The pages purport to be three computer printouts from Daddy's House, indicating that Wallace was in the studio recording a song called Nasty Boy on the afternoon Shakur was shot. They indicate that Wallace wrote half the session, was In and out/sat around and laid down a ref, shorthand for a reference vocal, the equivalent of a first take. But nothing indicates when the documents were created. And Louis Alfred, the recording engineer listed on the sheets, said in an interview that he remembered recording the song with Wallace in a late-night session, not during the day. He could not recall the date of the session but said it was likely not the night Shakur was shot. We would have heard about it, Mr. Alfred said."[24]

Mark Duvoisin, assistant manager of the LA Times, wrote that Chuck Philips account had withstood all attacks to its credibility including Sullivan's and remained "the definitive account of the Shakur slaying"[25]

In Tupac Shakur: Before I Wake, a documentary by Tupac Shakur's bodyguard, he and writer Cathy Scott said that Knight would not have placed himself in the path of bullets he knew were coming, in line with LAPD documents reviewed in Philips' LA Times 2002 series. On her website Archived Letters Scott responds to a reader of her book stating that she felt there was never evidence to link Knight to Tupac's murder.

A 2006 task force probe into Biggie Smalls' murder, which included LAPD Detective Greg Kading, led back to the murder of Shakur and corroborated Chuck Philips findings. In his 2011 self-published book, Murder Rap,[26] Kading wrote about speaking with Duane "Keefe D" Davis, a member of the "Crips" street gang, who gave a confession saying he rode in the car that was involved in the Las Vegas shooting of Shakur.[15][27] As Chuck Philips noted in his earlier LA Times series, the Crips claimed they had been offered a million dollars by associates of Bad Boy records to kill Shakur. Kading, who named Sean Combs as having been involved in the conspiracy, also wrote that a bounty was offered for Suge Knight's murder.[15]

According to Kading's book, while in Las Vegas, Davis and fellow Crips members crossed paths with a BMW carrying Knight and Shakur.[21] The fatal shots were fired by Orlando "Baby Lane" Anderson, who sat on the side of the car closest to BMW.

Kading wrote that Knight hired Wardel "Pouchie" Fouse to hit Puffy Combs' most valuable star, Biggie Smalls, a hit accomplished following a party at the Peterson Automotive Museum. Pouchie later survived a murder attempt but died in a drive-by shooting a year after the first attack. Charges were never brought against Fouse or Combs and the task force disbanded for reasons of "internal affairs."[26]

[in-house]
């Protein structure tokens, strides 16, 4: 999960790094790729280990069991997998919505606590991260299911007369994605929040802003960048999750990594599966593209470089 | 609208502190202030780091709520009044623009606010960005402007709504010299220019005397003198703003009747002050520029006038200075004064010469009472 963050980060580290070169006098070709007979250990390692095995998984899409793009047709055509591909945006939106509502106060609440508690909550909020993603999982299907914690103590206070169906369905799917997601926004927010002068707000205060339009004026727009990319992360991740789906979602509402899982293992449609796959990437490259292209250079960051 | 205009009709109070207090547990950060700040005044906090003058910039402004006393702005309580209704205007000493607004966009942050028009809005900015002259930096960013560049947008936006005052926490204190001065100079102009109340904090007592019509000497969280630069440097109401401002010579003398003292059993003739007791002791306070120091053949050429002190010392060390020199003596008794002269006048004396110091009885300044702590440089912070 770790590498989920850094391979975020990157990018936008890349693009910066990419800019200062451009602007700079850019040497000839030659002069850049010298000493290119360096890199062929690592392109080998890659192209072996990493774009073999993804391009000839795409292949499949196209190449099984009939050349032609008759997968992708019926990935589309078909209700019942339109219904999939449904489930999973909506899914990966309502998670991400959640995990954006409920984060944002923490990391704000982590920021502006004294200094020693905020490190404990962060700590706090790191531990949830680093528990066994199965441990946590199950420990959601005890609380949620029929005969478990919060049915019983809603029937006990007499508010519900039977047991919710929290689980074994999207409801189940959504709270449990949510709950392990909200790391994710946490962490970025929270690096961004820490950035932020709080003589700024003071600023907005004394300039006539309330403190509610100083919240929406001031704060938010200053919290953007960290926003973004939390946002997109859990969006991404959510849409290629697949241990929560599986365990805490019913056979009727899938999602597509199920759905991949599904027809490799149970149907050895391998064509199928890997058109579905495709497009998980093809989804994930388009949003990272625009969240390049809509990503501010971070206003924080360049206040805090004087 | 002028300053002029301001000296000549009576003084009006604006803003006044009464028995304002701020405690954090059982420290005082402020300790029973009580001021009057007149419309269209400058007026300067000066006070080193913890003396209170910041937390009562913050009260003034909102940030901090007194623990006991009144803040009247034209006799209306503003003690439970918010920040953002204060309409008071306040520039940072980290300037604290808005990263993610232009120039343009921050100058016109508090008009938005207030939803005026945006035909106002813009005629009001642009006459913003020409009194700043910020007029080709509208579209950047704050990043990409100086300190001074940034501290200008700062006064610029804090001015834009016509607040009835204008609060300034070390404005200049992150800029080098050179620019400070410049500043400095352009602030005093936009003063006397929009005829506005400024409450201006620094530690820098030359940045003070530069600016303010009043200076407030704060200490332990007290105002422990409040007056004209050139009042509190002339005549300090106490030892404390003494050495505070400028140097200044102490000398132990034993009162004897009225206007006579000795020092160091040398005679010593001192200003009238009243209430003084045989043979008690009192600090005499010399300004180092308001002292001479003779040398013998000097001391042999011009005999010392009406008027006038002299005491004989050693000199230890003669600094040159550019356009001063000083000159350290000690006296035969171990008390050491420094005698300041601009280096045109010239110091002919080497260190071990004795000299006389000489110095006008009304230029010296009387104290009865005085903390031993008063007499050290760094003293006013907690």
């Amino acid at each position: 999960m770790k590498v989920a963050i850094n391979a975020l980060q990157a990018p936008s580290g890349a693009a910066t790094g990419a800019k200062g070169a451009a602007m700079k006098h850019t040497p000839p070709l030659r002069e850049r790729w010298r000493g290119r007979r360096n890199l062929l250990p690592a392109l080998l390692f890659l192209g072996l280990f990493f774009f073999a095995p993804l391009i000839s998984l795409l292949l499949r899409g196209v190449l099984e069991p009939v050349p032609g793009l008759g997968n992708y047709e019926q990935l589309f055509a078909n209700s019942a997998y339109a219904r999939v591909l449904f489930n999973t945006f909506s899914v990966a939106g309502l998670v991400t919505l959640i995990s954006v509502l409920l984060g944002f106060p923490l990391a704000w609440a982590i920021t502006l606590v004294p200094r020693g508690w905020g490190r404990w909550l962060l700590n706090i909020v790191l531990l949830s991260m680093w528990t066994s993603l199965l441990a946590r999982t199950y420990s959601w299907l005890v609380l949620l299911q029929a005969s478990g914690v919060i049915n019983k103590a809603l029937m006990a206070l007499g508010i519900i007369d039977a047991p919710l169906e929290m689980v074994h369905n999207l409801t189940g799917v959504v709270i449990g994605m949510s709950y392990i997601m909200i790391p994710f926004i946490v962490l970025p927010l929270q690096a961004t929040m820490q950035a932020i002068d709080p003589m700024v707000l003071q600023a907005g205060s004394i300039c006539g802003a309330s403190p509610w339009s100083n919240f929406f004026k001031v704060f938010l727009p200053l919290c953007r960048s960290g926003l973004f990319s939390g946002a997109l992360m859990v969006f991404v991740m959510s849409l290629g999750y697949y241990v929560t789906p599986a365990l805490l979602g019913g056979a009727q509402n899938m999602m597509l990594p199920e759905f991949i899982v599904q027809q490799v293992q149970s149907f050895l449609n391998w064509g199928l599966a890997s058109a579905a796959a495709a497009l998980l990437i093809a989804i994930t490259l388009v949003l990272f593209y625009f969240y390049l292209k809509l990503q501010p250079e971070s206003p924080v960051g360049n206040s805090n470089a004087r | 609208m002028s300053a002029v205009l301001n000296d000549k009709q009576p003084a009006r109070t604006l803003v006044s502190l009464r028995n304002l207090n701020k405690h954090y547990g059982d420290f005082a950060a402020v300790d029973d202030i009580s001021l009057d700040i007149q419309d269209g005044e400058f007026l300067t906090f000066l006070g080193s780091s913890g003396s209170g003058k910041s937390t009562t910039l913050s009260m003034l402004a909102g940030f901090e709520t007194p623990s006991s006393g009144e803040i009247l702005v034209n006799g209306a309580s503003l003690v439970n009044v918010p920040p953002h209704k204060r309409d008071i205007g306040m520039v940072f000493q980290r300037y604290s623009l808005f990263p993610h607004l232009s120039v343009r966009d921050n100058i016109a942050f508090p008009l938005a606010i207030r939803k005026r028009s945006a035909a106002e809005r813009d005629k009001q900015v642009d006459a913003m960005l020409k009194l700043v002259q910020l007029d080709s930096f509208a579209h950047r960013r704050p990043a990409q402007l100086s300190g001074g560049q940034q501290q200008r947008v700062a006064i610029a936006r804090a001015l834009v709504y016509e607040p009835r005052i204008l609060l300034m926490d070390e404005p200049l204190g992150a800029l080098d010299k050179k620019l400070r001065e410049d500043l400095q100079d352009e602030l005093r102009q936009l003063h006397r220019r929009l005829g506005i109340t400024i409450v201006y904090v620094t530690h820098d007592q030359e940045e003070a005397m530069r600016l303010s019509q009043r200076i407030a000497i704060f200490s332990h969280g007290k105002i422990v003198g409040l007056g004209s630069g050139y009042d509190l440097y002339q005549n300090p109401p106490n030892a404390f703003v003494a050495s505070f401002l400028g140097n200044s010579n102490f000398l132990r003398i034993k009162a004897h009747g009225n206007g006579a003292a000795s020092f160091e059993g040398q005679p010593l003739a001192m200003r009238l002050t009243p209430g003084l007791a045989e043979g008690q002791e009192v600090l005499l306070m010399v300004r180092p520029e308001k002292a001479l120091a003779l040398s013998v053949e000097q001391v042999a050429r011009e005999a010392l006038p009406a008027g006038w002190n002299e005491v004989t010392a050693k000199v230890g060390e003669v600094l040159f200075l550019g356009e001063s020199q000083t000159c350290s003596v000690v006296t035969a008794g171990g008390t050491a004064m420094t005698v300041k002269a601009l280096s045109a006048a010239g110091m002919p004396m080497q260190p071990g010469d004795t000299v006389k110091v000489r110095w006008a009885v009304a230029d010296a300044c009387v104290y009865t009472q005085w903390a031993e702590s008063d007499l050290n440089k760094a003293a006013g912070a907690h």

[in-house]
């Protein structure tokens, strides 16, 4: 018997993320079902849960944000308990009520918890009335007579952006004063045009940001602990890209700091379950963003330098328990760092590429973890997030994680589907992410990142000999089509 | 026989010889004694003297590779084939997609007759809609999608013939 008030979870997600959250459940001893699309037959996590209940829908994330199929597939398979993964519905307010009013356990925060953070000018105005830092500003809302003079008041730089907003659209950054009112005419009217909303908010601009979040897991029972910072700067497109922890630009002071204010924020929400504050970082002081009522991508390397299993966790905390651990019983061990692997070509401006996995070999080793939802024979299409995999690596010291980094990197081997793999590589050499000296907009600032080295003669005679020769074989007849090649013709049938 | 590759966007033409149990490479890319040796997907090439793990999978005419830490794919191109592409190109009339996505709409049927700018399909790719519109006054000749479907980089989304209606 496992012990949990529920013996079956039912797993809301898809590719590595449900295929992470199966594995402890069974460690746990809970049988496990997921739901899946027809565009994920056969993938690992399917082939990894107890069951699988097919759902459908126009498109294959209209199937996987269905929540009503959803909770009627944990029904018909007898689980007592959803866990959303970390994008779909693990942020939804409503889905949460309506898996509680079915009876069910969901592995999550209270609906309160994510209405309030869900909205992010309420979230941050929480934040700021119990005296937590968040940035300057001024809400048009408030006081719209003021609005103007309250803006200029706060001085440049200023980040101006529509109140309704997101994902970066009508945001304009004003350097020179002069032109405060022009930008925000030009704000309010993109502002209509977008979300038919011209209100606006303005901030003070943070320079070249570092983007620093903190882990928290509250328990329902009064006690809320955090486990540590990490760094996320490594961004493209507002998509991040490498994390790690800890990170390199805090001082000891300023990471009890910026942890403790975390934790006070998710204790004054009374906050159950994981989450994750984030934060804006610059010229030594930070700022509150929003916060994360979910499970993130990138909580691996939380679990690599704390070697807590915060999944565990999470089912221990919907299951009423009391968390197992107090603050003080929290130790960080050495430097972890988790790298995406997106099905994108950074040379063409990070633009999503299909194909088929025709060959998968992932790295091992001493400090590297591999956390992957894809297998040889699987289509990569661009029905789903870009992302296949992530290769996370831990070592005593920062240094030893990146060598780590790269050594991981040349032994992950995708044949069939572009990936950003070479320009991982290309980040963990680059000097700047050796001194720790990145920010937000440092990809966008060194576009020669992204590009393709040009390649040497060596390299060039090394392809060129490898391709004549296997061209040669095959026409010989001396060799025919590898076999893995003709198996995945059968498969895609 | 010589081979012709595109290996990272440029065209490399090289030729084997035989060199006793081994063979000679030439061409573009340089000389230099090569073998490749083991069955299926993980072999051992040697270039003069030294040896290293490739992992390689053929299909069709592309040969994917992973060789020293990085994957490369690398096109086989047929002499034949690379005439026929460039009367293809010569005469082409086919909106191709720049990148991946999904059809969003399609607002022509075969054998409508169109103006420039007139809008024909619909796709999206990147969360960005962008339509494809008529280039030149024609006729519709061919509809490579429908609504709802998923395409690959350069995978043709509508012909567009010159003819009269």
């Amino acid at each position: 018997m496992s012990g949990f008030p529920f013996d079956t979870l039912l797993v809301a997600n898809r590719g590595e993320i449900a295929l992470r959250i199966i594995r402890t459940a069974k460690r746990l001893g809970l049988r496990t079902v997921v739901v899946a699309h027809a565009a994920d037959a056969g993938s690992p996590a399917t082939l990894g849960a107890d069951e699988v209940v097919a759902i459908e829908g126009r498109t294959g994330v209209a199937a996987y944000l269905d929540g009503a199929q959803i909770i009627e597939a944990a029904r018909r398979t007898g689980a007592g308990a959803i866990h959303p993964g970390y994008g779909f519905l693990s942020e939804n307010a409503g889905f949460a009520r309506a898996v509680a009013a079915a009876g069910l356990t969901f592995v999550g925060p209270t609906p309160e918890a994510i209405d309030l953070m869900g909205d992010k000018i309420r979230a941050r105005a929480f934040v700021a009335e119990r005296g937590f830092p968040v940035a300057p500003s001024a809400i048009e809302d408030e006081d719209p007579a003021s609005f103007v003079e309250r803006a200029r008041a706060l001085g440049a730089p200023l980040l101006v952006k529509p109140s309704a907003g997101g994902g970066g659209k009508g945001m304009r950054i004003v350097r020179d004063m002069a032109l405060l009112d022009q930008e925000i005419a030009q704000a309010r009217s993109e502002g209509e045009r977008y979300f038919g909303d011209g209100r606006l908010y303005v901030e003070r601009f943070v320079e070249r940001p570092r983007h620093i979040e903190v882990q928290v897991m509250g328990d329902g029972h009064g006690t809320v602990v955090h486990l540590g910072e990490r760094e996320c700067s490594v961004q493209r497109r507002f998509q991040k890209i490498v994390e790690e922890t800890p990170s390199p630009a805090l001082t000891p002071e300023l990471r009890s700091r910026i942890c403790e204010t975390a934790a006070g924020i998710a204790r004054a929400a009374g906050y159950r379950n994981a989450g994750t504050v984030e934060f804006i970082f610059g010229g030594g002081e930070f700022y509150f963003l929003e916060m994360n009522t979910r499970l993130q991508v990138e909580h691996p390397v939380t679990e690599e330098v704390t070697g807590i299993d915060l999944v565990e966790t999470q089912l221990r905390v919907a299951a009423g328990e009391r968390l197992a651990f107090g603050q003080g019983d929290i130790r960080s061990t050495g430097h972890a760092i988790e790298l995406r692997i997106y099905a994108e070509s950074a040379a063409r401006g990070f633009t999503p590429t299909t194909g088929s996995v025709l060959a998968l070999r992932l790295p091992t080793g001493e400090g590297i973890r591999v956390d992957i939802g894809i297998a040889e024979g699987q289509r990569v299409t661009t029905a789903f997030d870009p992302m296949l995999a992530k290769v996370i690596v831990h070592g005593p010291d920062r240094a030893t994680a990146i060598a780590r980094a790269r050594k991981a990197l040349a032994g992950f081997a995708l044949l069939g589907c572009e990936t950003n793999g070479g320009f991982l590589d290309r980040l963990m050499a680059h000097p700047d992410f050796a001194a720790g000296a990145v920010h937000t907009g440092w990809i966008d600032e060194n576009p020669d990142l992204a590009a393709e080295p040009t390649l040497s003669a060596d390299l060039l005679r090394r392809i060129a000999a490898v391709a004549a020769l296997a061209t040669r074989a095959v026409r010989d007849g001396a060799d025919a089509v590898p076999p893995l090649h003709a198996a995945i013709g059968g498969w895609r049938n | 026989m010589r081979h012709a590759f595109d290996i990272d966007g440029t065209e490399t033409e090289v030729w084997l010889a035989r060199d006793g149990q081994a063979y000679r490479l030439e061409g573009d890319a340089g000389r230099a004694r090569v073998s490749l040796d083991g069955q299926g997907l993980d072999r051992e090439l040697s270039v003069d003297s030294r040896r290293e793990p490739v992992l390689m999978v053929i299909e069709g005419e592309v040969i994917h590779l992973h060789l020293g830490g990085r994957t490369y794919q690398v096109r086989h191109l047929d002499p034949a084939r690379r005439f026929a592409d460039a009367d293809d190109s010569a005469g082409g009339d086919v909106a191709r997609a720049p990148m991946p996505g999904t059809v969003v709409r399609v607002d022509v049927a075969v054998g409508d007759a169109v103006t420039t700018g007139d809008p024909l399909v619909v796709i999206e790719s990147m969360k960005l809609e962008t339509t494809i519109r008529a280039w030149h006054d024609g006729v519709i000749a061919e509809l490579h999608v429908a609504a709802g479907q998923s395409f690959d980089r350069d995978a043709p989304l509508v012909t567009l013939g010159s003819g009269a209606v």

After the death of Tupac Shakur and the release of Tha Doggfather, Snoop Dogg openly criticized Knight for the murder of Shakur[citation needed] and decided to leave the label, which he did in 1997, moving to Master P's No Limit Records and then forming his own record label, Doggystyle Records. In 2002, Snoop released the song "Pimp Slapp'd", in which he repudiated Knight and Death Row. In 2006, Snoop again attacked Knight verbally, accusing him in the death of Shakur.[citation needed] Knight responded, stating that Snoop is a "police informer" who "never goes to jail".[citation needed]

End of Death Row Records[edit]

On April 4, 2006, Suge Knight filed bankruptcy due to civil litigation against him in which Lydia Harris claimed to have been cheated out of a 50% stake in Death Row Records. Prior to filing, Knight had been ordered to pay $107 million to Harris.[28] Under questioning by creditors, he denied having money tucked away in foreign countries or in an African company that deals in diamonds and gold. Bankruptcy documents filed showed Knight had no income this year from employment or operation of a business. According to financial records, his bank account contained just $12, and he owned clothing worth $1,000, furniture and appliances valued at $2,000, and jewelry worth $25,000. He also testified that the last time he had checked the label’s financial records was at least 10 years prior. Knight’s lawyer said that his client was still “at the helm” of Death Row and had been working on securing distribution deals for the label’s catalog. Harris told reporters she had received a $1 million payment but had not agreed to settle the matter. "I'm telling you, I didn't do a settlement for $1 million. That's ridiculous. Let's keep it real," she said.[29]

Knight skipped a meeting with his creditors after injuring himself in a motorcycle accident. Another scheduled meeting with the creditors had been missed after Suge said he had experienced a death in his family. Finally on July 7, 2006, the federal judge, Ellen Carroll, ordered a bankruptcy trustee takeover of Suge Knight's Death Row Records, saying the record label had undergone a gross amount of mismanagement.

He filed for Chapter 11 bankruptcy protection, which allows a company to continue business operations while restructuring. Death Row was being operated by Neilson during the bankruptcy proceedings, while Knight oversaw his bankruptcy estate as a debtor in possession.